This year I went in early, found out I had the flu, and was put on quarters for a couple days.

When the two days were over, I called up my boss and told him I was taking a day of leave on Friday so I wouldn't get anyone outside of my family sick. That's when I leaned two things:
My boss was now showing symptoms, and several other people within the organization were also sick. The bright side to this was that, unlike last year, I was not identified as Patient Zero. Someone else took up that mantle, and I am merely a victim this time around.We already had Friday off. I have to be pretty sick not to realize there was a PACAF Family Day coming up. I had even forgot about Martin Luther King's birthday on Monday. I was flat out of it.I decided right then that I was skipping Mighty Mites this week. Even if I felt 100% better, I would still be risking slowing my recovery by playing  on the hill. As sick as …


I just finished day three of the flu, day two of not getting on the bike.

The only virtual world I'm frequenting is Netflix.

The intervals I care about are the times between medication doses.

All I need to do to make myself hurt is brush up against some air.

This sucks.

I had just leveled off onto a sustainable training volume/intensity on TrainingPeaks, and now I'm watching it dribble away. The Type A side of me wants to get on and only do an "easy ride" to slow the plummet, but then I move and am reminded why that isn't possible at the moment.

Mainly I just sleep.

I'd like to believe that I will be well-rested when I get back, but the truth is that I'll be stale and still recovering. I'll probably take weeks to get back to where I was. That's the brutal reality I'm facing. 

Now, if you'll excuse me, I'm going to go back to bed. Typing hurts too much.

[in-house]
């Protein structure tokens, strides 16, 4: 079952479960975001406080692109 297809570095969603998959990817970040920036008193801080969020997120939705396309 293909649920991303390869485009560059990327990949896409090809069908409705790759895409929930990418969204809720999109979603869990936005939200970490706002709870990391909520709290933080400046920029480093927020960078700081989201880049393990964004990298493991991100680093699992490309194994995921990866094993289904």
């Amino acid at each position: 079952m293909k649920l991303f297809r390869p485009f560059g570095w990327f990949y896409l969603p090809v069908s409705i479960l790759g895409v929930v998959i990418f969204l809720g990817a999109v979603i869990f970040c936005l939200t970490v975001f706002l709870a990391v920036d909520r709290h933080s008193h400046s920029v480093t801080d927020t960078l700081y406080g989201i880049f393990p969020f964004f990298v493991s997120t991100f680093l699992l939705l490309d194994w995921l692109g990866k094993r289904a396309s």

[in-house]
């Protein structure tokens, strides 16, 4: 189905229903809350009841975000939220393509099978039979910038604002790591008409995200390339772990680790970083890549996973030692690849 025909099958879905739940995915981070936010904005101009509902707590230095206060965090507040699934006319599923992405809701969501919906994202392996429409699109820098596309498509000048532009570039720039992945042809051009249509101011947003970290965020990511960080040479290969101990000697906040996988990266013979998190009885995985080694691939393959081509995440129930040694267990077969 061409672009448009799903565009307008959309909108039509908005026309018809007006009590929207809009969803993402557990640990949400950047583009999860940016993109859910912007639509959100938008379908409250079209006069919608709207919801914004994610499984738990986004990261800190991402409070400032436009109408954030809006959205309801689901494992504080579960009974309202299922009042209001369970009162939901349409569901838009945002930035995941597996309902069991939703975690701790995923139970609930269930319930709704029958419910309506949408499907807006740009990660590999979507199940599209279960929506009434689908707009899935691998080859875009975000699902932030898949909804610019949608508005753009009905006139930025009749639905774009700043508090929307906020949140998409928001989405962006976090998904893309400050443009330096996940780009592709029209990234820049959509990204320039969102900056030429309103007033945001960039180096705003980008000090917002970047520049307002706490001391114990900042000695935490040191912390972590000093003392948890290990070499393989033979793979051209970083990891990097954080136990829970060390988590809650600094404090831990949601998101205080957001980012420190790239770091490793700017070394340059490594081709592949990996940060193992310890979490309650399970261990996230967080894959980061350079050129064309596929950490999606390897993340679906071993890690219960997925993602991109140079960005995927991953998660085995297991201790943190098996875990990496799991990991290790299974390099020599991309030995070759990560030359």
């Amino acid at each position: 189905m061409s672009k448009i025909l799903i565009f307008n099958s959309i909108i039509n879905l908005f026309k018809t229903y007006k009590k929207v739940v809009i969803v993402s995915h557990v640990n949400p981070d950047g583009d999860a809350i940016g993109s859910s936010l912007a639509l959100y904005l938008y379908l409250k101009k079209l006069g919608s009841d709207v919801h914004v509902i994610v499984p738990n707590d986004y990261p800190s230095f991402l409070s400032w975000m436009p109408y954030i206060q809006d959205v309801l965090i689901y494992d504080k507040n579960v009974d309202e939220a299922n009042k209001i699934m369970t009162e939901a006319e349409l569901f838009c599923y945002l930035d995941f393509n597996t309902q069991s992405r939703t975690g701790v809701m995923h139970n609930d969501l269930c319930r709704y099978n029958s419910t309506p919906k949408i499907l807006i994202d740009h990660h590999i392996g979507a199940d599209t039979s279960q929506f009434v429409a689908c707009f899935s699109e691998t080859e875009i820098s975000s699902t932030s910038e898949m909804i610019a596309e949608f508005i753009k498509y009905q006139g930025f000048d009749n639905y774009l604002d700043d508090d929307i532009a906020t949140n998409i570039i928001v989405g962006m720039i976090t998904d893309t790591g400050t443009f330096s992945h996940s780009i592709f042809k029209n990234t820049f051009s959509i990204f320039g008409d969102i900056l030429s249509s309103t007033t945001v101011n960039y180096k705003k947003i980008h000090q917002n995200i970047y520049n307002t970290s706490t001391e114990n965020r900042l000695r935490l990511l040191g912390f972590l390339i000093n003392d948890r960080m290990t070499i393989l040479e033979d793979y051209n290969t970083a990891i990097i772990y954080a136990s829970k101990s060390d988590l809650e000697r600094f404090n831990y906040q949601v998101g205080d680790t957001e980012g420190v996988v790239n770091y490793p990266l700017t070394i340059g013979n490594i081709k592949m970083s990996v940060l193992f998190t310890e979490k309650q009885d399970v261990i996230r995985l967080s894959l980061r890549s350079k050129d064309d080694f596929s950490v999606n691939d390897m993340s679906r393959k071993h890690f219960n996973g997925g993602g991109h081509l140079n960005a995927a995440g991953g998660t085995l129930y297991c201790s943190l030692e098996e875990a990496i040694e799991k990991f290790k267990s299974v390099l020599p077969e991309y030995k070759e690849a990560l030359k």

A couple days ago I started coughing at work, which is never a good sign.

Yesterday morning I woke up to alternating body aches and sweats, and the hacking cough had gotten much, much worse.

Yesterday afternoon I went in to see the doctor, and they shoved a q-tip up my nose and then told me I had the flu.


'Tis the season.


Every year for the past 26 years, I've done some form of a fitness test.

Early on, it was a bike test and a height/weight test, the former I was perpetually in danger of failing. It wasn't so much the concept of riding a bike or even my general fitness (which was starting to take a dive), but rather simple test anxiety. As soon as I would get on the stationary bike and words like "bike" or "test" were mentioned, my heart rate would shoot through the roof and I'd fail before I ever started. It would just be outside of the expected parameters, and the algorithms just wouldn't adapt. It wasn't a rare occurrence, and eventually methods were developed to "beat" the test. Mostly it was about breathing control, not fitness. They fiddled with the program for years before abandoning the bike, because it just wasn't an effective gauge of how "fit" a person was.

Replacing it later was a run, pushups, sit-ups, and an abdominal measurem…